At a certain point, the daime surged into my third eye. It began to churn and pulsate. I saw a brilliant green mandala, the green of the vibrant jungle. It stayed there for several minutes, growing brightt. and brighter.

The main vision of the session came later. I experienced a large chalice holding the entire group, a receptacle being filled with light from above. I sensed my body as a smaller chalice, being infused with Spirit. And I experienced all of Amazonia as a gigantic chalice, a cauldron of life infused with the power of Heaven.

Later, as we danced a ritualistic dance, the bailado, in a circular pattern around the central altar, I experienced this flower-entwined pole as the axis mundi, the tree of life. The worshipers were joyous, celebrating life. I felt like we were all blessing each other. Light was pouring from our eyes and hands. I felt open-heartedness and unconditional love with those present as though the Christ consciousness was coming through me, that I was being an emissary of beings such as Yeshua, Zarathustra, and Melchizedek.

As the session neared its close, and I stood in the jungle under the stars, I had the strong sense of truly standing between heaven and Earth. I felt a closeness to the stars, and a closeness to Gaia. I sensed a strong presence of Mother Mary, not in the traditional sense, but as the feminine principle that was the creative abundance of the Amazon, that was the vision-giving leaf of the daime. I felt caressed. The Rainha of the Jungle was blessing me.


In this account of two sessions with the Santo Daime group, the psychologist in his fifties, experiences a rapturous feeling of empathic bondedness with the community, the forest, the continent, the Earth and beyond; in another experience, the rhythmic singing and dancing carry him through some agonizing past-life hells.

I had had several experiences with ayahuasca in small group shamanic healing cermonies and also had participated twice in the rituals of the UDV (Uniao do Vegetal), when the opportunity arose to participate in a Santo Daime session in Manaus, on the occasion of the ITA (International Transpersonal Association) conference. The UDV cermonies are reminiscent of a Protestant church service, with the people sitting quietly in straight-back chairs, in brightly lit rooms, listening to sermons and some singing by the mestres sitting at a table in the center. The Santo Daime cermonies on the other hand are more like Pentecostal or Gospel services, with loud driving, rhythmic singing, and swaying dances, as well as quiet periods of prayer and contemplation.

A group of about thirty or forty Americans and Europeans were taken by bus to the Santo Daime center outside of Manaus in the forest, where about fifty Brazilian daimistas had already assembled. We were instructed beforehand to wear white shirts (the men) and white blouses and skirts (the women); no red or black clothing. Although most of my prior experiences had been in small groups, I had already gone through a UDV experience with several hundred people, with no ill effects, so I was calm and filled with positive expectations. Besides, I had met one of the leaders of the Santo Daime church, a man with a long grey beard, and very large, gentle, expressive eyes—and I had a good feeling of trust toward him as leader of the ceremony.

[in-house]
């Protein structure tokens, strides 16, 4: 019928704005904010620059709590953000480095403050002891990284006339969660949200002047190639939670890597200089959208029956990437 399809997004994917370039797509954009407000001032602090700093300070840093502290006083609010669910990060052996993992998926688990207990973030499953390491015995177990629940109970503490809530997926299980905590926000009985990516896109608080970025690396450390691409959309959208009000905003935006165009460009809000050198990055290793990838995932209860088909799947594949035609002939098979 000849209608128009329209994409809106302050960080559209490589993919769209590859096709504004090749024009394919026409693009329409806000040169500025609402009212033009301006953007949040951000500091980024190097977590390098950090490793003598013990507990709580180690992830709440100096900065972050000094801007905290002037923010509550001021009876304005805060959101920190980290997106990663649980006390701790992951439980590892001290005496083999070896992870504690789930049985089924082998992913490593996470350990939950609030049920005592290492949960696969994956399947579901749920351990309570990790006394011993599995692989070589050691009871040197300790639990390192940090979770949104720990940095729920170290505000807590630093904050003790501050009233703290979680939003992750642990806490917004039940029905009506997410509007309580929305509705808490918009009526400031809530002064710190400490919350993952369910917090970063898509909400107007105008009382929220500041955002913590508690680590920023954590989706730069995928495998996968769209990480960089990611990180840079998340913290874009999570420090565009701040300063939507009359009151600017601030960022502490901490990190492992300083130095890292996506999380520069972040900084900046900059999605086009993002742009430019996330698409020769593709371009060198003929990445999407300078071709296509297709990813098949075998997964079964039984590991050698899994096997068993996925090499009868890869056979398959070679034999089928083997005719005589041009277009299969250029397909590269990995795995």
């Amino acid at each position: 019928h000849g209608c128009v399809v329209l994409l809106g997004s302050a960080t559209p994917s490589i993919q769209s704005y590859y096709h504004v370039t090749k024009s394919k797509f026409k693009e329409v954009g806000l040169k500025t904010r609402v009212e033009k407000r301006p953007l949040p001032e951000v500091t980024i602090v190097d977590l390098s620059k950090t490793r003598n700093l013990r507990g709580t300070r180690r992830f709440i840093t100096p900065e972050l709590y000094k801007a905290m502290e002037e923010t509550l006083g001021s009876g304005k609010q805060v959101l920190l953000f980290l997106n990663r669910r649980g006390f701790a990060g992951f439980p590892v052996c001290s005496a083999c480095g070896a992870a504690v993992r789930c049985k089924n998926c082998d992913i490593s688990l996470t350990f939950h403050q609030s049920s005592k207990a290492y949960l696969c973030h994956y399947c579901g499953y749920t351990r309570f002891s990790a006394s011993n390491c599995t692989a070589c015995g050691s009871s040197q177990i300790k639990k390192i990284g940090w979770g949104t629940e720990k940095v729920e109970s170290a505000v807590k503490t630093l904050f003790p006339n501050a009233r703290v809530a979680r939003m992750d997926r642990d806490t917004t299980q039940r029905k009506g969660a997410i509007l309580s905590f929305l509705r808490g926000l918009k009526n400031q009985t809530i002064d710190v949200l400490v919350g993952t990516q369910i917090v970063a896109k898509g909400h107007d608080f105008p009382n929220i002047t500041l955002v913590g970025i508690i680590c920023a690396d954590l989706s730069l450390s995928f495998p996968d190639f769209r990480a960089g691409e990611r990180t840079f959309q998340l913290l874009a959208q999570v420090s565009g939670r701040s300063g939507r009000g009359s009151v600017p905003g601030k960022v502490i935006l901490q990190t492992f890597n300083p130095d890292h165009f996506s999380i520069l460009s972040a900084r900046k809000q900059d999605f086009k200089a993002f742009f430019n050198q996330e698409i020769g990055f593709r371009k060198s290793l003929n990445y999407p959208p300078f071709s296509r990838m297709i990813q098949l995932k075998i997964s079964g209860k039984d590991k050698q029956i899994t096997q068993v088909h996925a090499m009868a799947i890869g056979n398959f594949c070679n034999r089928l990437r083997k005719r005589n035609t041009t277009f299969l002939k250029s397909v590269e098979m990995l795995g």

The temple or church building was a hexagonal roofed terrace, open at the sides, in a clearing in the forest. Chairs were set up in semicircular rows around a central altar table, decorated with Christian icons. The central wooden pillar was garlanded with vines and flowers, like a Maypole. About a hundred or more people crowded in the space, generating a lot of body heat in addition to the humid warmth of the tropical night. My twelve-year-old son was with me—it was to be his initiation into ayahuasca or any visionary plant medicines. There were other Brazilian children in the ceremony as well—some as young as seven or eight. One American couple brought their infant with them, who was taken care of nearby, so the mother could nurse him from time to time during the night. Long-term Santo Daime members in Brazil regularly take ayahuasca while breast-feeding, some even while delivering their babies.

The separation of women from men in the ceremony did not bother me, as it did some of the Americans and Europeans, who were used to doing everything in close proximity with their spouses or partners. The church people apparently feel that because the experience can be so intimate and revealing, couples might be tempted to cling and huddle together, and this would detract from the group unity and synergy. For the same reason, I also did not mind the group monitors reminding one to come back inside after one has gone outside to relieve oneself, purge, or breathe fresh air. At any one time there were maybe ten to fifteen people (out of a hundred) outside; if more had gone and stayed for longer periods, the group energy field would definitely be affected.

In this particular session the format was focused on healing, so people mostly sat in their chairs and sang, occasionally rising to sing while standing. At the end there was about an hour of dancing. In other sessions, the group dances the whole time, except for an hour-long silent meditation around midnight. After everyone had lined up and received their first dose of the very bitter tea from the dispenser at a sort of counter, we sat down and the singing began.